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Scientists Study an Organism That Turns Snow Red

Eric Marechal, researcher at the Cell and Plant Physiology Laboratory at CEA, points to an area of search to find the Sanguina nivaloides algae, also known as "snow blood." (REUTERS/Denis Balibouse)
Scientists Study an Organism That Turns Snow Red
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Scientists are trying to learn more about microorganisms that turn snow red and might cause snow to melt faster.

Recently, researcher Eric Marechal collected what he called “snow blood” from a mountain area 2,500 meters above sea level. Snow blood is a kind of algae that is red. Its dark color causes snow to melt more easily.

Scientist are concerned that the algae are spreading.

"These algae are green. But when it's in the snow, it accumulates a little pigment like sunscreen to protect itself," said Marechal. He is the research director at Grenoble's Scientific Research National Center. He and his coworkers collected algae to study in the laboratory on Le Brevent Mountain near the town of Chamonix in France.

The red-colored organism was formally identified and given its scientific name Sanguina nivaloides in 2019.

Scientists are now trying to understand snow blood. Snow volume is decreasing because of rising global temperatures. This change in climate is especially affecting the Alps Mountains.

There is a "double reason" for studying the algae, Marechal explained. "The first is that it's an area that is little-explored and the second is that this little explored area is melting before our eyes so it's urgent," he said.

Alberto Amato is a researcher at CEA Center in Grenoble. He said the volume of algae appear to be growing because of climate change. He said algae grow faster with higher amounts of carbon dioxide in the atmosphere.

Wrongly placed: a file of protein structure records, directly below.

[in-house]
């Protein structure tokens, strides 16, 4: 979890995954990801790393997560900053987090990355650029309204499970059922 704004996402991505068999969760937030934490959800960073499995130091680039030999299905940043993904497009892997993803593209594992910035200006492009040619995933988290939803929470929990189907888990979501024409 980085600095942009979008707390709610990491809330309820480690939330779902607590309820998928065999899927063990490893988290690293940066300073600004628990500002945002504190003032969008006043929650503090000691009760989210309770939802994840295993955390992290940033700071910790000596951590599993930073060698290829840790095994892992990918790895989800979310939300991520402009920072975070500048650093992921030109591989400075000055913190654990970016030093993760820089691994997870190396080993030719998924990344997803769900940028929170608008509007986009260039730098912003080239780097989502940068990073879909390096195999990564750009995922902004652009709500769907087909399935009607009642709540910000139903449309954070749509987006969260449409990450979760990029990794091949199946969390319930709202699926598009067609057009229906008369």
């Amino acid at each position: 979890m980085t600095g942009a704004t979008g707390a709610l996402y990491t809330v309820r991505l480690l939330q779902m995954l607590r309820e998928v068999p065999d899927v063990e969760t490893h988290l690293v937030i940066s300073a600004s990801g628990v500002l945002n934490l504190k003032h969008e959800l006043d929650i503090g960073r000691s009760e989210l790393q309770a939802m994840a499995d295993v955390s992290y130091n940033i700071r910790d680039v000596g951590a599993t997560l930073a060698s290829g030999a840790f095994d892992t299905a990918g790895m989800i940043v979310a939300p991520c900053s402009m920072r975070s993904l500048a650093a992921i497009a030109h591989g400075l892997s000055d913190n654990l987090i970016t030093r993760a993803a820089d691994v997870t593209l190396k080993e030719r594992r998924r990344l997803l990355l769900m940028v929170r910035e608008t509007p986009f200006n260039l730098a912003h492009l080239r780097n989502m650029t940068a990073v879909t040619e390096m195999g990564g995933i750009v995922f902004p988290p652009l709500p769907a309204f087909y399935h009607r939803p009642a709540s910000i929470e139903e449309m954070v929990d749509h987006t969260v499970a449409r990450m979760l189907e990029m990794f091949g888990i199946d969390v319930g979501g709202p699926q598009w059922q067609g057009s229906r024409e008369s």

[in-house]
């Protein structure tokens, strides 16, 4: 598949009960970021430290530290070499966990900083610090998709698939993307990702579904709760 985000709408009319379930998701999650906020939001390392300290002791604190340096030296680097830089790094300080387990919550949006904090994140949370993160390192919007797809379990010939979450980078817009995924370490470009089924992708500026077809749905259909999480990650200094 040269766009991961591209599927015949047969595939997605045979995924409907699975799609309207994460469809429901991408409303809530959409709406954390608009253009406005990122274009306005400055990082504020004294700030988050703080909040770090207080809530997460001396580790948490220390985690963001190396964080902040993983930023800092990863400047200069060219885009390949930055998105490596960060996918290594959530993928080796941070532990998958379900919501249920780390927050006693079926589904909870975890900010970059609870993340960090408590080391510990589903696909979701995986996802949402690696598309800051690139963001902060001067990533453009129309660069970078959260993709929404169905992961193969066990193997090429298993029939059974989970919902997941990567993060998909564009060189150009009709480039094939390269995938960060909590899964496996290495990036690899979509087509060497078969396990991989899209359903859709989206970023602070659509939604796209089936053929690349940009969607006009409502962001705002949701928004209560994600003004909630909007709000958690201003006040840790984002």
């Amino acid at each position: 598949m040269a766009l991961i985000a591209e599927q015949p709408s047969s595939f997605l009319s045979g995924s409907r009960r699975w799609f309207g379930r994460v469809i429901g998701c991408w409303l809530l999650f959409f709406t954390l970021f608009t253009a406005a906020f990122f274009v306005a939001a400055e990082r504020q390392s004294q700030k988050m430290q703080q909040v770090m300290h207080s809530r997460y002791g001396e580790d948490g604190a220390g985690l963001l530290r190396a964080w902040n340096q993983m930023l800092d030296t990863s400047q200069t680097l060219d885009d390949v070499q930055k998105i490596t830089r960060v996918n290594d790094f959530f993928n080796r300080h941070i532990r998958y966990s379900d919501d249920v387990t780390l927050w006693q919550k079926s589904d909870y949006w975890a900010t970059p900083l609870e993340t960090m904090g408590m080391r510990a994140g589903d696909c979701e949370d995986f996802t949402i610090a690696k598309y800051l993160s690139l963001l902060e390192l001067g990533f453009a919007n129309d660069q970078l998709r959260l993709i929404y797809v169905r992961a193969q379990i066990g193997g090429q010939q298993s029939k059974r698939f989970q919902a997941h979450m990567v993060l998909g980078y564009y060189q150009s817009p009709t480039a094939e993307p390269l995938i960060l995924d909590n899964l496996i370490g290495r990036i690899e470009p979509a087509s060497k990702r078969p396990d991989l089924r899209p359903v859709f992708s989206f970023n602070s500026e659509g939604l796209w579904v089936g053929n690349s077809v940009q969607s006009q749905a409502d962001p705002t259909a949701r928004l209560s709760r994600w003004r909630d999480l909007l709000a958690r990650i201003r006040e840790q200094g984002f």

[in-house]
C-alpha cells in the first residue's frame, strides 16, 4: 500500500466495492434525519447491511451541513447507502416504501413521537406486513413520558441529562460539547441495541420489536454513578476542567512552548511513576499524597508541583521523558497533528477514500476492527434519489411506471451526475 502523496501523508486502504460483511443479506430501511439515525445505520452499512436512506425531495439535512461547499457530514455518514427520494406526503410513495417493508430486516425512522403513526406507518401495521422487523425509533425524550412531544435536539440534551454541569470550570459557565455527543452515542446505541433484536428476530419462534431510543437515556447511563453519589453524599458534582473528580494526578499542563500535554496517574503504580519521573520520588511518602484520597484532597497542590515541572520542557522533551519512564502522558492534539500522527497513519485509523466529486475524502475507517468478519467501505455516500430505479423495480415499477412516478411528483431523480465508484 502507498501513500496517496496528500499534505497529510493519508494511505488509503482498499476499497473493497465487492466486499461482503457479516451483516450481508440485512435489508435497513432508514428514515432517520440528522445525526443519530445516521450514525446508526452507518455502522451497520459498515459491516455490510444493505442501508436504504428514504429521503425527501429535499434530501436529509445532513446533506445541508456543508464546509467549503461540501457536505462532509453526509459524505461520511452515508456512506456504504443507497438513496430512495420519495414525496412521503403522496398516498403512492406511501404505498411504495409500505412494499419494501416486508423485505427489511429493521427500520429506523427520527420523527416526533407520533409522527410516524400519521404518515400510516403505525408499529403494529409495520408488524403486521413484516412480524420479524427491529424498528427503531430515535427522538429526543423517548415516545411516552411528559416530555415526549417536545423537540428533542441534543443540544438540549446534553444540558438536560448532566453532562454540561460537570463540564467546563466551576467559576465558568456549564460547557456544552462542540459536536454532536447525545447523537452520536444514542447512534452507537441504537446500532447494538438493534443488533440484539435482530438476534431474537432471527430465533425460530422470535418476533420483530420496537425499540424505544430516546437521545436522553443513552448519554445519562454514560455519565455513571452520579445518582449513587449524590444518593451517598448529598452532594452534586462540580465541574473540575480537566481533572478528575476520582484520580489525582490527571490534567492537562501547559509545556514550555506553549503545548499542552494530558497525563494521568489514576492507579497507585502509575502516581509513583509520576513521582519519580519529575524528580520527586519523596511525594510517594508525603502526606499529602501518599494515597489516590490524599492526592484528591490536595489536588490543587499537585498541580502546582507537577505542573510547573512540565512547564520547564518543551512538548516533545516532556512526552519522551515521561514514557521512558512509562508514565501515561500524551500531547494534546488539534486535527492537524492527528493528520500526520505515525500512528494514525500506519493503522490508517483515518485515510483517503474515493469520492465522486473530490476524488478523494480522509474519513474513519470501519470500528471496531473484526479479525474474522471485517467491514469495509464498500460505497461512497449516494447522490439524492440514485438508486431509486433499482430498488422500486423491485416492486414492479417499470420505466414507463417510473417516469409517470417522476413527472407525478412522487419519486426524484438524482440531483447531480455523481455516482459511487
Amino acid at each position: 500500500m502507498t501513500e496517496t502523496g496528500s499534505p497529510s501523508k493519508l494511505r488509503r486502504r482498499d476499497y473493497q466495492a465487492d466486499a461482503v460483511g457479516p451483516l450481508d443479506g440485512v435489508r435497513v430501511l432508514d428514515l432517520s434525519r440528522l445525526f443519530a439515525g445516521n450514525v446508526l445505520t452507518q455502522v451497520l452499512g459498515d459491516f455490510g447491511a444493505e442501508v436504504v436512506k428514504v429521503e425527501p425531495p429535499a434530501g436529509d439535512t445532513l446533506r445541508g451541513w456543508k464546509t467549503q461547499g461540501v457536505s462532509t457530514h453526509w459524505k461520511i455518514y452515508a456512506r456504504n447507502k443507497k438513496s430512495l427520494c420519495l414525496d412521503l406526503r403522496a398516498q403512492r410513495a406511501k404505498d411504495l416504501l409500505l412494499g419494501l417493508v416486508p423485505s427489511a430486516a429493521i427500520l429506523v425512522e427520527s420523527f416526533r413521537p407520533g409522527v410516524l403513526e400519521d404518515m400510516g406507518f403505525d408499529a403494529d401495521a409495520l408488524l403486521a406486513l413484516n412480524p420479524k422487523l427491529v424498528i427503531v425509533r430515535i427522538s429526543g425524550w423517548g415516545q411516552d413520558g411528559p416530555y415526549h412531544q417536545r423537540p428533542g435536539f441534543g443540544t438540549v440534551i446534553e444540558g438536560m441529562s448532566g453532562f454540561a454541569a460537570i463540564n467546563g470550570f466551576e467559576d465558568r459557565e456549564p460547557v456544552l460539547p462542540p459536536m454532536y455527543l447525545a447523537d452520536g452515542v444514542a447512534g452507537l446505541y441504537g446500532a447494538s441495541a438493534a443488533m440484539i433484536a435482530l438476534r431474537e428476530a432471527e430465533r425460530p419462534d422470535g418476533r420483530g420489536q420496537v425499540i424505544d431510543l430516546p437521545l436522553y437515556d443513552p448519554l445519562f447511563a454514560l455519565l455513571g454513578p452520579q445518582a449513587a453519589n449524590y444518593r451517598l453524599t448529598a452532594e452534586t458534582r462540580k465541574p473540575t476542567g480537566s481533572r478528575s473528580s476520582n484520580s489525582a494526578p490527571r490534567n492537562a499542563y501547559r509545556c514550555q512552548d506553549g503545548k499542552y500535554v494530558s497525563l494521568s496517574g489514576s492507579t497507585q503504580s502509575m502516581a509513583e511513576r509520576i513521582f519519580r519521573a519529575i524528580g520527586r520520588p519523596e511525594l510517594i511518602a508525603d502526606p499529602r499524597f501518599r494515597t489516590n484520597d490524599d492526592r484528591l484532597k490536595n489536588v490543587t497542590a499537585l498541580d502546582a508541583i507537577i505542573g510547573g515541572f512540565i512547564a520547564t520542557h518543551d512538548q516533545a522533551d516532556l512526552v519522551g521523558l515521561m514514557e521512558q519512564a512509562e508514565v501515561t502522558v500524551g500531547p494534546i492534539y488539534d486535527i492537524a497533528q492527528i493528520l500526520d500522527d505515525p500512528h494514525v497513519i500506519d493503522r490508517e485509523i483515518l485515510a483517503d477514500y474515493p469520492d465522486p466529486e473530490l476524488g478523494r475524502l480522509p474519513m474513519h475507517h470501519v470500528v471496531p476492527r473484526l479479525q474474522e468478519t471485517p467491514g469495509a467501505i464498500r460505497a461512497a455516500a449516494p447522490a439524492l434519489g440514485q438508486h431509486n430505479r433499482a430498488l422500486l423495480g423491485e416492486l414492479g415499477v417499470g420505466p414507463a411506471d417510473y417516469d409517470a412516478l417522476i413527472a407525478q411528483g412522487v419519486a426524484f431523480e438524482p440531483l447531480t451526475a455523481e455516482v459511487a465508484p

The research is ongoing. But the scientists say it is clear that the presence of algae speeds the melting of snow. This is because algae's color reduces snow’s ability to reflect the sun's heat.

Samples containing snow and the Sanguina nivaloides algae, also known as "snow blood." (REUTERS/Denis Balibouse)
Samples containing snow and the Sanguina nivaloides algae, also known as "snow blood." (REUTERS/Denis Balibouse)

Other kinds of algae, including a purple kind, as well as soot from forest fires have the same effect. If the algae do spread, snow and glacier melt around the world could speed up.

"The warmer it is, the more algae there are and the more the snow melts quickly," said Amato. "It's a vicious circle and we are trying to understand all the mechanisms to understand this circle so we can try to do something about it," he added.

I’m Dan Novak.

Dan Novak adapted this story for VOA Learning English based on reporting from Reuters.


Words in This Story

accumulate n. to increase slowly over time

pigmentn. a natural substance that gives color to animals or plants

volume v. the amount of something

reflect v. to have lights bounce a surface and travel in the opposite direction

soot v. the black powder that is the result of burning things

vicious v. bad or severe

mechanism n. a process that produces a specific result